Algeria since Bouteflika resigned in face of mass protests
Longest-serving president stepped down a year ago after months of demonstrations against his 20-year rule.
Abdelaziz Bouteflika, Algeria’s longest-serving president, stepped down from power a year ago following months of relentless protests against his 20-year rule.
The ailing octogenarian resigned on April 2, 2019 after the powerful army chief, the late General Ahmed Gaid Salah, asked him to stand down.
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Protesters began staging weekly demonstrations in February 2019 after the ruling National Liberation Front (FLN) announced that Bouteflika, a wheelchair-bound 82-year-old rarely seen in public since suffering a stroke in 2013, would seek a fifth term in office.
“My intention … is to contribute to calming down the souls and minds of the citizens so that they can collectively take Algeria to the better future they aspire to,” Bouteflika said in his resignation letter to the president of the Constitutional Council.
“I have made this decision to avoid and prevent the arguments which distort, unfortunately, the current situation, and avoid its turning into serious skirmishes, to ensure the protection of persons and property,” he added.
The announcement sparked celebrations in the capital, Algiers, with hundreds of people singing songs and waving flags in front of the city’s central post office.
But Bouteflika’s removal did not end the country’s political impasse.
While crowds cheered his departure, they again filled the streets on April 5 to keep pushing for the total dismantling of the system in place since independence from France in 1962.
On April 9, 2019, Abdelkader Bensalah, speaker of the Upper House, was named interim president, but opposition parties refused to confirm his nomination.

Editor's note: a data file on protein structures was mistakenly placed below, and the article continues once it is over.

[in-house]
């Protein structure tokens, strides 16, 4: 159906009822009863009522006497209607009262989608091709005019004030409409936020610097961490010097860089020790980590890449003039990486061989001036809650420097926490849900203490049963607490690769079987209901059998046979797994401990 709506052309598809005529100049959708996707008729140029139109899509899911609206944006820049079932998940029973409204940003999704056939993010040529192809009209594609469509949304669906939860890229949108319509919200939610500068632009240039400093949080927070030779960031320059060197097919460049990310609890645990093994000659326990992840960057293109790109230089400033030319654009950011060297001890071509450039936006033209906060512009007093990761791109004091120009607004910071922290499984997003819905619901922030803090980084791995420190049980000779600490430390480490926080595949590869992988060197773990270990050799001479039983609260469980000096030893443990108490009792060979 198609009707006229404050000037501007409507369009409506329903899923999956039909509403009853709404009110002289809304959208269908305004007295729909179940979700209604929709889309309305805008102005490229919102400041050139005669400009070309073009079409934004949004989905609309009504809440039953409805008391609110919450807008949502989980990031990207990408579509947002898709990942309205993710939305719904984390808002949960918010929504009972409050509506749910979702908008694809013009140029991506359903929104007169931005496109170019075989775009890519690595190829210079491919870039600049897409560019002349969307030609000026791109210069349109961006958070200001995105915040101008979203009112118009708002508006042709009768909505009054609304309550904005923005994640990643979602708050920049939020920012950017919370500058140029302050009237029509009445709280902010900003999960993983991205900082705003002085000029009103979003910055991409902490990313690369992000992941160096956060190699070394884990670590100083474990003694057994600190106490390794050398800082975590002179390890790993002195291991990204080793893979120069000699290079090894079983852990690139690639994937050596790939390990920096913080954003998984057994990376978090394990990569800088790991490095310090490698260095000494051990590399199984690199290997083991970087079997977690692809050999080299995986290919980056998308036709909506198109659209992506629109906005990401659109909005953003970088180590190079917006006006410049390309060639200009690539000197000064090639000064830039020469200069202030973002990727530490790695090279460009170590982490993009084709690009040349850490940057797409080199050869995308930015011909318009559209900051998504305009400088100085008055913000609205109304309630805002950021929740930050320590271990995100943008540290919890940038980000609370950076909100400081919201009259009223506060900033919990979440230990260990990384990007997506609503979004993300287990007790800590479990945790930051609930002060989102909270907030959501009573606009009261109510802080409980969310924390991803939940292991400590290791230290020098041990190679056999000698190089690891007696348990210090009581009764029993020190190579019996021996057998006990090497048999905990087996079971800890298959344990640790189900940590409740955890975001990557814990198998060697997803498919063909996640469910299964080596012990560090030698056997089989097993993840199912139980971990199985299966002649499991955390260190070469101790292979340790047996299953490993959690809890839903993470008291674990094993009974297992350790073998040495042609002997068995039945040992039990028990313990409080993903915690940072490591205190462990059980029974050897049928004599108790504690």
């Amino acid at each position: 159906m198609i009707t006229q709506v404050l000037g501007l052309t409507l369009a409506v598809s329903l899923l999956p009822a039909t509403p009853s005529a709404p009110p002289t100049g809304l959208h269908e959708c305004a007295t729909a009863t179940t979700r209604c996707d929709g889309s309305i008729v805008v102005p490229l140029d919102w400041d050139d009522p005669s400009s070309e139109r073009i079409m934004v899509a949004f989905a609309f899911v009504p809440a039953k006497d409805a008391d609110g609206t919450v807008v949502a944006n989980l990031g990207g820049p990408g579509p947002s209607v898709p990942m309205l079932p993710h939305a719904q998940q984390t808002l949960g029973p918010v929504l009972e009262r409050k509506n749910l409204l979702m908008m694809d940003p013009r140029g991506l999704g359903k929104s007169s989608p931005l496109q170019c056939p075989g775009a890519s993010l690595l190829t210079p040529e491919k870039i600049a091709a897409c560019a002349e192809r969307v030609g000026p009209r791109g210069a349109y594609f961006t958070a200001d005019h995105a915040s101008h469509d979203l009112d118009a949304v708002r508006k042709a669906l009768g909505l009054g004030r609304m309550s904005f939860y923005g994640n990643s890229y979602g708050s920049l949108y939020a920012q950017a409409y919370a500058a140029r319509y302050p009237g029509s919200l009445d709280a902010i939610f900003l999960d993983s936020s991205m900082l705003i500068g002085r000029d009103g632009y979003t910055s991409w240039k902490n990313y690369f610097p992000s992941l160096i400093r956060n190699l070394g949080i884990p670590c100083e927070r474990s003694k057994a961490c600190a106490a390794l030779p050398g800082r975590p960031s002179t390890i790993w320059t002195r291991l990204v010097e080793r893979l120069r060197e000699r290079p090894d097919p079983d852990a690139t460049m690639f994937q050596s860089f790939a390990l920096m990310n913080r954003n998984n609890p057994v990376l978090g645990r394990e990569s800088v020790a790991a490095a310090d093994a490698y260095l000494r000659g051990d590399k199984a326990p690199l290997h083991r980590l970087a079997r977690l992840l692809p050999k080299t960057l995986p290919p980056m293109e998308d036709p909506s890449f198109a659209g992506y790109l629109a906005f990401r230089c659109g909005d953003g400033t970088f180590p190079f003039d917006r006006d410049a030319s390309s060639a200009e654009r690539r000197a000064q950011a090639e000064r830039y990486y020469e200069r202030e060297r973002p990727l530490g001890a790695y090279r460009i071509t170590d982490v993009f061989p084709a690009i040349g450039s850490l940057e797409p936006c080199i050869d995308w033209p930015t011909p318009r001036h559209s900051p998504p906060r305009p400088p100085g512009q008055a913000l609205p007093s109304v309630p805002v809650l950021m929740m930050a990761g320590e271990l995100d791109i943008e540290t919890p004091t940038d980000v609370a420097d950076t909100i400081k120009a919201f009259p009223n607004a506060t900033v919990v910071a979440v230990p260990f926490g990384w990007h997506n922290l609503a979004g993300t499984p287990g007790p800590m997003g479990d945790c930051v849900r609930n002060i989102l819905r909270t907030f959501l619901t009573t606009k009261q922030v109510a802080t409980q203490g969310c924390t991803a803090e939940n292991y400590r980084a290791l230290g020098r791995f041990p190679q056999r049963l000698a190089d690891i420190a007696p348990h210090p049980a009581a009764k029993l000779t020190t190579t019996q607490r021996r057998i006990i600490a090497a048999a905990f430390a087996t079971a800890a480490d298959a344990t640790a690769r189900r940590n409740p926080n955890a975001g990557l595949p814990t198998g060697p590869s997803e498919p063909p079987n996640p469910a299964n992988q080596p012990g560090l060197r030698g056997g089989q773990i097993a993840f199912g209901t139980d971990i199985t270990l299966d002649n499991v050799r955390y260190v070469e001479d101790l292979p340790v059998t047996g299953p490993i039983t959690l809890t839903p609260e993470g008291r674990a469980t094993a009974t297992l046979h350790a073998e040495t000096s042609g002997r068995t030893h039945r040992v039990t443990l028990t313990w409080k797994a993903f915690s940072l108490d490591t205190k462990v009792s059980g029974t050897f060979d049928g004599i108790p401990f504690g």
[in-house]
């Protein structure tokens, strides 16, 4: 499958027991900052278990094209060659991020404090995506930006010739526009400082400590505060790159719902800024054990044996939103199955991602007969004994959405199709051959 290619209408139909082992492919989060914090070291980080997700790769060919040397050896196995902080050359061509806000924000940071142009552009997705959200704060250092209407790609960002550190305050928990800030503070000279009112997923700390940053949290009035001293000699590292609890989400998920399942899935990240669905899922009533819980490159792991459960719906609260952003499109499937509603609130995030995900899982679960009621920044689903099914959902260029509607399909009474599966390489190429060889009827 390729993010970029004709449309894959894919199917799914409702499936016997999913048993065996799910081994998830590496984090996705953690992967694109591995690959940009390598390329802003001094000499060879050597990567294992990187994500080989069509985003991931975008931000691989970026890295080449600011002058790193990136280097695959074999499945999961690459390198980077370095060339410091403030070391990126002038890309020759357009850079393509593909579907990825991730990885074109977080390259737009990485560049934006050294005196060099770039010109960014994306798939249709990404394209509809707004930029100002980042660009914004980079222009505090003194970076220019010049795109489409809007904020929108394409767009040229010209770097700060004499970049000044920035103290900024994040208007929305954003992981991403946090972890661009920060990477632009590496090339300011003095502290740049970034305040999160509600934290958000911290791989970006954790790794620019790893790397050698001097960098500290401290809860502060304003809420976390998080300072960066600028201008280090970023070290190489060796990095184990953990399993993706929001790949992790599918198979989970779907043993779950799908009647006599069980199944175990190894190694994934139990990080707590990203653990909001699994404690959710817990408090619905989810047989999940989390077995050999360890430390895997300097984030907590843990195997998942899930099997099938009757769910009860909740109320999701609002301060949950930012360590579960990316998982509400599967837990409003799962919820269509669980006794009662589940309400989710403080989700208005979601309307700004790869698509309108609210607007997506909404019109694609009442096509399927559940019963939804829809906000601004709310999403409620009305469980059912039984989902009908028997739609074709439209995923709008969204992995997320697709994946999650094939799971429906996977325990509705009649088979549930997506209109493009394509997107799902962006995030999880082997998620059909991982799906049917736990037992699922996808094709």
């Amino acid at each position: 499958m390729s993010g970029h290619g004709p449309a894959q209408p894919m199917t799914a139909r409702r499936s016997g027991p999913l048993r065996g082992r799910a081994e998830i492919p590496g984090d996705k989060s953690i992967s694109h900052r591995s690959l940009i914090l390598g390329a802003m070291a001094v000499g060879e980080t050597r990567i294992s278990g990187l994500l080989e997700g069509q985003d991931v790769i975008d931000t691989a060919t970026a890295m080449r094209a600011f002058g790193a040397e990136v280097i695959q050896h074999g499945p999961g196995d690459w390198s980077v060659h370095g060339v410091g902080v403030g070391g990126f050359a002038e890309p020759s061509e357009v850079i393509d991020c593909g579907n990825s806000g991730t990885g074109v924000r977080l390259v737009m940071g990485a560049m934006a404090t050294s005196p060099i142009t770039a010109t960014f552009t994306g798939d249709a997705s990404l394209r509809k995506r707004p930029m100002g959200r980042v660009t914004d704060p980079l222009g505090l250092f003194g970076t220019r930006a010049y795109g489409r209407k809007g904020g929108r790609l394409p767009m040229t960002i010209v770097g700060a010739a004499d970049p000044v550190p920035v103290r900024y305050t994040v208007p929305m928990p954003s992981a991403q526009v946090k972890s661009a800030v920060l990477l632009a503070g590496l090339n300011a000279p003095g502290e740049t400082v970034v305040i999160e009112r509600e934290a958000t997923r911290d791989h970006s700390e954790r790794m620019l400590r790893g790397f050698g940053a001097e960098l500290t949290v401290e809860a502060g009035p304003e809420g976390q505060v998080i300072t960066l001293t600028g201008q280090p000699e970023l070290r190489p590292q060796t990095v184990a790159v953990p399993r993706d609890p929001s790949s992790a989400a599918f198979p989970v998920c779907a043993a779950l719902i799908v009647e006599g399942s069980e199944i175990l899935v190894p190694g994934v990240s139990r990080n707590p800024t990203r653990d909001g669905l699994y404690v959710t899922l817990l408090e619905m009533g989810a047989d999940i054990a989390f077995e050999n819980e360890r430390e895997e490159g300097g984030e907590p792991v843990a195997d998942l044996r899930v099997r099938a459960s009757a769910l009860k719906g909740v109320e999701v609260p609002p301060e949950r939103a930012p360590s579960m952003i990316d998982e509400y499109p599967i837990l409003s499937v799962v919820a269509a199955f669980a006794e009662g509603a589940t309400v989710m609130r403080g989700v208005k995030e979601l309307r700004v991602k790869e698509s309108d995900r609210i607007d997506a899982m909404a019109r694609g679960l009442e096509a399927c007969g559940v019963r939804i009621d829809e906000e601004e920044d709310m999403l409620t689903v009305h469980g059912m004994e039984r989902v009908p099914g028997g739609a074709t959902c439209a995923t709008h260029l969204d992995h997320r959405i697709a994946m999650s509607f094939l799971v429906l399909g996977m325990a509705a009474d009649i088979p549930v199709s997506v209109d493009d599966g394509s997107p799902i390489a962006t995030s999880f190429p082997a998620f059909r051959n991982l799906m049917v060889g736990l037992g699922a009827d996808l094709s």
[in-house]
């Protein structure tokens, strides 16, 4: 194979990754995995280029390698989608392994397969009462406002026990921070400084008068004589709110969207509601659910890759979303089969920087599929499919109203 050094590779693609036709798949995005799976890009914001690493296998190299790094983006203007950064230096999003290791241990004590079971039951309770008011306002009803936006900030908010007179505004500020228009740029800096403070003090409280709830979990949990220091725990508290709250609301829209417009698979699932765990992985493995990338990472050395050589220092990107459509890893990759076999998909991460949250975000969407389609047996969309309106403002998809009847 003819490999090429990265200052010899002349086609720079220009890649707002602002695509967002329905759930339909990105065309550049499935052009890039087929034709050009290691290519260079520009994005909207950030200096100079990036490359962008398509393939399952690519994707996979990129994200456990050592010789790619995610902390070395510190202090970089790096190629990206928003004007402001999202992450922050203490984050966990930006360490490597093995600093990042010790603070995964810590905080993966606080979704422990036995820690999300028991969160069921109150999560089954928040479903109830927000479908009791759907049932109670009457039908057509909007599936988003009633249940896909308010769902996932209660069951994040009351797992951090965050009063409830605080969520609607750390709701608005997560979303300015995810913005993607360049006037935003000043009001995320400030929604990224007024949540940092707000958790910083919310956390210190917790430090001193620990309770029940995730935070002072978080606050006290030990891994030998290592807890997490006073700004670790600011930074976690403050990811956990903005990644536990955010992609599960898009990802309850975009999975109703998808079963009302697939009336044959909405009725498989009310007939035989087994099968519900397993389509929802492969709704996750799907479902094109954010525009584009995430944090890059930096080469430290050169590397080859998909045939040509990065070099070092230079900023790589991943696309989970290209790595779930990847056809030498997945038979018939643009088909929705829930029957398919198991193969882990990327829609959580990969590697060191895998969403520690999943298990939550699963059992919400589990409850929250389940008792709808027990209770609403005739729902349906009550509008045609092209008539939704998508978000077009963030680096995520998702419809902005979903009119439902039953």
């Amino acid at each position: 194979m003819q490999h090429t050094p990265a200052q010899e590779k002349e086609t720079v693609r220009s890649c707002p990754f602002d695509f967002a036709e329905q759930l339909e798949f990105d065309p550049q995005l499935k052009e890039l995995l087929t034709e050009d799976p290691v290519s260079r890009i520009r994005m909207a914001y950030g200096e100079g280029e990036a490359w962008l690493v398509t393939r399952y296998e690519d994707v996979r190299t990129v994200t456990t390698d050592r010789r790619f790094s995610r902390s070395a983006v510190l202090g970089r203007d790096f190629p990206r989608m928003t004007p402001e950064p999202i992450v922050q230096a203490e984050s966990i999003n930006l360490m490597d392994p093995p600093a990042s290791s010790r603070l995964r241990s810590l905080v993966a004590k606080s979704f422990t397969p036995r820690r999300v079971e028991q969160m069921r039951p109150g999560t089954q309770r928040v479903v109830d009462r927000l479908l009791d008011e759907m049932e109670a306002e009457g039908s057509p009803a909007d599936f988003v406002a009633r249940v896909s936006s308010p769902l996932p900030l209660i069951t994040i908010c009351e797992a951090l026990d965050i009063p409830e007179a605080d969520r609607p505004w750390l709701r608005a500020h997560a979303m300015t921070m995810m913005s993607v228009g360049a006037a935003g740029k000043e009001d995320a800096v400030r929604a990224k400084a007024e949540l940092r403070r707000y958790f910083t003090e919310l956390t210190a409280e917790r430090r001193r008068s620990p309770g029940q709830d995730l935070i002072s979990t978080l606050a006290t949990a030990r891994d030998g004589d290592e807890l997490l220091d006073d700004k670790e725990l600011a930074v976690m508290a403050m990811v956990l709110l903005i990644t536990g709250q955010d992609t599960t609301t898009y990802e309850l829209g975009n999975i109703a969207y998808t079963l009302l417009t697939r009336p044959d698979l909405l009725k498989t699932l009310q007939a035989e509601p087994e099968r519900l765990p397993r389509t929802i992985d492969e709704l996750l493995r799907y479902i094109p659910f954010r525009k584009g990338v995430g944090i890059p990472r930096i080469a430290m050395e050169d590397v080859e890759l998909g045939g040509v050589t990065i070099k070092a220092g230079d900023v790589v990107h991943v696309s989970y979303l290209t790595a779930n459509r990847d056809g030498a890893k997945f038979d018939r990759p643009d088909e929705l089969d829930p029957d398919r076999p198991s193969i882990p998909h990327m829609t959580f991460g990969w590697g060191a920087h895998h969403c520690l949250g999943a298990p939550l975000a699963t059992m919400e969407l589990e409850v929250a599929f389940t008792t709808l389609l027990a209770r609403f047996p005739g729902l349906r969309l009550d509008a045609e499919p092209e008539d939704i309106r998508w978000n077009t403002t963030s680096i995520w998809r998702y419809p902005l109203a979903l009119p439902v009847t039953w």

General Gaid Salah emerged as the key power broker and on May 20 rejected protesters’ key demands that an election planned for July 4 be postponed and that ruling elite stalwarts depart.
On June 2, however, the Constitutional Council cancelled the election due to a lack of candidates.
Citizens carried on with protests in central Algiers, joining the weekly demonstrations of the movement dubbed “Hirak”.
The military toughened its line on September 18, ordering police to block demonstrators from outside Algiers from entering the capital for the weekly marches.
On September 25, a military court sentenced Bouteflika’s brother Said and two former intelligence chiefs to 15 years in prison for “conspiring” against the state. Their sentences were confirmed on appeal in February 2020.
In December, former prime ministers Ahmed Ouyahia and Abdelmalek Sellal, who were both close to Bouteflika, were jailed 15 years and 12 years respectively in corruption trials. Other political and business leaders in Bouteflika’s circle were also prosecuted.
New political era
On December 12, Abdelmadjid Tebboune, a one-time prime minister under Bouteflika, was declared winner on an official voter turnout of less than 40 percent.
The 74-year-old came first in the five-man presidential race, garnering 58.15 percent of the vote, according to official results.
The next day Tebboune called for dialogue with protesters, who nevertheless remained on the streets to protest against the election, denouncing it as a “sham” because of the links of all candidates to the former president and the ruling elite.
On December 23, Algerian government radio announced that Gaid Salah had died in an Algiers military hospital after a heart attack. He was 79.
Salah was seen as the country’s de facto leader since Bouteflika was forced out of power.
On December 28, Tebboune appointed little-known academic and retired diplomat Abdelaziz Djerad as the country’s new prime minister, who promised to win back people’s trust after months of street protests.
On February 21, several thousand people converged in central Algiers to mark one year of unprecedented protests that led to the downfall of the former longtime ruler.
A month later, on March 20, the streets of Algiers were empty on a Friday for the first time since the start of the protest movement.
Gatherings were banned due to the coronavirus pandemic, but the Hirak protest movement had in any case independently suspended its demonstrations.
Human rights groups say that dozens of protest figures are still in detention.
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